Ottawa Fire Services is preparing to train nearly 1,500 volunteer and career firefighters to use the life-saving opioid antidote Naloxone, as the fentanyl crisis continues to take lives across the country.
Over the past six months, Ottawa has seen an increase in opioid-related overdoses and parents across the city have begun arming themselves with Naloxone kits following the death of 14-year-old Chloe Kotval.
"It's a big step forward," said Peter Kennedy, the president of the Ottawa Professional Fire Fighters Association, who says firefighters need to be "part of the solution."
Right now, paramedics are the only first responders in Ottawa who have access to the drug, but Kennedy says it's fairly common for firefighters to get to the scene of a medical emergency first.
"Firefighters can get to the scene so quickly, that that four to eight minutes might make a huge difference in somebody else's life."
Ottawa's fire chief says the plan to outfit firefighters with Naloxone has been months in the making and is set to cost his department upwards of $12,000.
Alberta, B.C. firefighters already using Naloxone
Ottawa is not the first city to take this step.
In Vancouver, Canada's ground zero for the opioid crisis, firefighters have been administering Naloxone since January 2016. Calgary's fire chief says that city's firefighters have been using Naloxone daily since it received the kits in mid-December.
"I think it's important for all first responders to have Naloxone," said Cory Mainprize, deputy chief of operations and training at Barrie's fire department — the first Ontario community to give firefighters the kits.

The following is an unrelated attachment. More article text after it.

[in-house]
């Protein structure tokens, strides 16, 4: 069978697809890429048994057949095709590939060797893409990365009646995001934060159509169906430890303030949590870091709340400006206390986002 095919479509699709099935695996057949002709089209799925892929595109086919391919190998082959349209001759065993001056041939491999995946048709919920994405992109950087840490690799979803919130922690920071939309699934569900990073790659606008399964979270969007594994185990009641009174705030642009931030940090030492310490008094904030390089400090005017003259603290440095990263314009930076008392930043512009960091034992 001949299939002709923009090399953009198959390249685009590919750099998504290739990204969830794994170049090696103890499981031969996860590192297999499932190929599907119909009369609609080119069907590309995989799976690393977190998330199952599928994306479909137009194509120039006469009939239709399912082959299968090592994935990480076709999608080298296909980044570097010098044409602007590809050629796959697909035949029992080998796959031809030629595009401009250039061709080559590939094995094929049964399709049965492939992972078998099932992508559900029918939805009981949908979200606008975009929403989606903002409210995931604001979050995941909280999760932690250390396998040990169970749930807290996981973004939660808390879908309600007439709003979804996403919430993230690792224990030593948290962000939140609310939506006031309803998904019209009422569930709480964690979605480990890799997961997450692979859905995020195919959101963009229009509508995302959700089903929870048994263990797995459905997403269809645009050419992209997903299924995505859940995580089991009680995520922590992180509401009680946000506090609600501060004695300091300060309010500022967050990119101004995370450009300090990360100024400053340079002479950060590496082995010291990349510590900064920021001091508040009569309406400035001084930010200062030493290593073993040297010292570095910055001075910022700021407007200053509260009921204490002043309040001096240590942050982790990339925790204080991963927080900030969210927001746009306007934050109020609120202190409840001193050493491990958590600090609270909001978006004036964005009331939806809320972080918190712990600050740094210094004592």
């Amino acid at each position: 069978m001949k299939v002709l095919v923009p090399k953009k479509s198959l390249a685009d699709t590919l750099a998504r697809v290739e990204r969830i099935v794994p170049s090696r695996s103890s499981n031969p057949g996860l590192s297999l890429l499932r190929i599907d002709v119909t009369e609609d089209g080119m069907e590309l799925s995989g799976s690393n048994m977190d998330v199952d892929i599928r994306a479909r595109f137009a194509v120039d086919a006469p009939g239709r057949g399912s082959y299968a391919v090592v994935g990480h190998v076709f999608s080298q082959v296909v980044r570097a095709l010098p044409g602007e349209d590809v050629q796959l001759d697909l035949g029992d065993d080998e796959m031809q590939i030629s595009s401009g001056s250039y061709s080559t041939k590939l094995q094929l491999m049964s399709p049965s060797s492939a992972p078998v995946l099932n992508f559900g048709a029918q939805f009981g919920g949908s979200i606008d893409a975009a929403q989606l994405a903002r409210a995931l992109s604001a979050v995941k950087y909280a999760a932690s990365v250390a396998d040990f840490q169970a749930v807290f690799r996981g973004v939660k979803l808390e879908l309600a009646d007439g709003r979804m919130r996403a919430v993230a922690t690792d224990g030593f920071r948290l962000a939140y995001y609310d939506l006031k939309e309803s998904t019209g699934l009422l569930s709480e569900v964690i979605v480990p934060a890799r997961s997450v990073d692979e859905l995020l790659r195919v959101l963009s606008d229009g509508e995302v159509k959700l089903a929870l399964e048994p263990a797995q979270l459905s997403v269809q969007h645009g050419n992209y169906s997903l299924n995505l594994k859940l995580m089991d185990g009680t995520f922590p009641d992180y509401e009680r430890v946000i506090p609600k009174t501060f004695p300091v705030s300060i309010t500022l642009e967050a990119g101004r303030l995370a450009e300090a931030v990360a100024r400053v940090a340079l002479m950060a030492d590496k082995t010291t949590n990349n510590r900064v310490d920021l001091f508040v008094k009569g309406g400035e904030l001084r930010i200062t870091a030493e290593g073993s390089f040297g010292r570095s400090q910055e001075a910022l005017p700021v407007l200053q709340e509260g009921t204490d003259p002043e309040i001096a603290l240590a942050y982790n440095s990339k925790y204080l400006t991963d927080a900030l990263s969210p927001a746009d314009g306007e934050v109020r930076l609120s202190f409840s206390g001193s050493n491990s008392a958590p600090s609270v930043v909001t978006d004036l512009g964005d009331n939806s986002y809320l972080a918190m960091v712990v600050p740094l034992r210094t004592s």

"Anyone who's going to be responding to these types of emergencies, if there's an avenue to mitigate and increase public safety, I think we'd be remiss not to take it."
It's been nearly a month since Barrie finished training firefighters to use the drug, but, so far, they haven't had a reason to use it.
'It could be every day'
Kennedy doubts it will take that long to use the kits in Ottawa. In fact, he thinks it could be administered daily.
"Speaking with one of our members yesterday, they had had four calls in a single day where there were signs and symptoms of an opioid overdose," he said.
"That doesn't necessarily mean that they've gotten to the point where they're not going to survive without intervention. But certainly the intervention was very close to being life-saving."
Budget already hits $12K
Ottawa Fire Chief Gerry Pingitore says emergency responders have been working on this issue for months and the decision was fully supported by paramedics.
In the past, any move by firefighters to get medical training on par with paramedics has been a political landmine, with paramedics moving to protect their duties.
"We want to work together very closely and deliver the best service that we can," said Pingitore.
The cost of the Naloxone kits will come from the fire department's own budget, with the first purchase ringing in at $12,000, he said. "If, in the future, the province turns around and helps us to offset the costs, it'll be great."
Once the Naloxone kits arrive, it will likely take a few weeks to ensure all of the city's firefighters are trained, said Pingitore.